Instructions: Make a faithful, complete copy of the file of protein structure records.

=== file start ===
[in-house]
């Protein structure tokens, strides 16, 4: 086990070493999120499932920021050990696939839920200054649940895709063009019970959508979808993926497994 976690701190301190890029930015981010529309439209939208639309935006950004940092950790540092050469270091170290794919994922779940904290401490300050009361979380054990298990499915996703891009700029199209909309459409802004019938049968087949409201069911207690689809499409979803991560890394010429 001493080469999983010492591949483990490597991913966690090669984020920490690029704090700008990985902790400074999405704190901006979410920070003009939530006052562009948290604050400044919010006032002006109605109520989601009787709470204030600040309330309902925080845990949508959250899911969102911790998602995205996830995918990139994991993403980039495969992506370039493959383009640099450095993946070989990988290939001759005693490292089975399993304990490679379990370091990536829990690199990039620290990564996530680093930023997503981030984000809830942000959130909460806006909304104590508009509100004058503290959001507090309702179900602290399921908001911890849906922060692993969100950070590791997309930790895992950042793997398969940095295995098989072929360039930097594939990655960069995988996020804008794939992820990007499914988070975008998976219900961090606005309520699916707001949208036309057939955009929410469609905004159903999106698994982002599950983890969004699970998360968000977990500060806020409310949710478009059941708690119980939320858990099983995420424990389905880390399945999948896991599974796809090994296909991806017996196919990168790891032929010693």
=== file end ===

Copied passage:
[in-house]
């Protein structure tokens, strides 16, 4: 086990070493999120499932920021050990696939839920200054649940895709063009019970959508979808993926497994 976690701190301190890029930015981010529309439209939208639309935006950004940092950790540092050469270091170290794919994922779940904290401490300050009361979380054990298990499915996703891009700029199209909309459409802004019938049968087949409201069911207690689809499409979803991560890394010429 001493080469999983010492591949483990490597991913966690090669984020920490690029704090700008990985902790400074999405704190901006979410920070003009939530006052562009948290604050400044919010006032002006109605109520989601009787709470204030600040309330309902925080845990949508959250899911969102911790998602995205996830995918990139994991993403980039495969992506370039493959383009640099450095993946070989990988290939001759005693490292089975399993304990490679379990370091990536829990690199990039620290990564996530680093930023997503981030984000809830942000959130909460806006909304104590508009509100004058503290959001507090309702179900602290399921908001911890849906922060692993969100950070590791997309930790895992950042793997398969940095295995098989072929360039930097594939990655960069995988996020804008794939992820990007499914988070975008998976219900961090606005309520699916707001949208036309057939955009929410469609905004159903999106698994982002599950983890969004699970998360968000977990500060806020409310949710478009059941708690119980939320858990099983995420424990389905880390399945999948896991599974796809090994296909991806017996196919990168790891032929010693």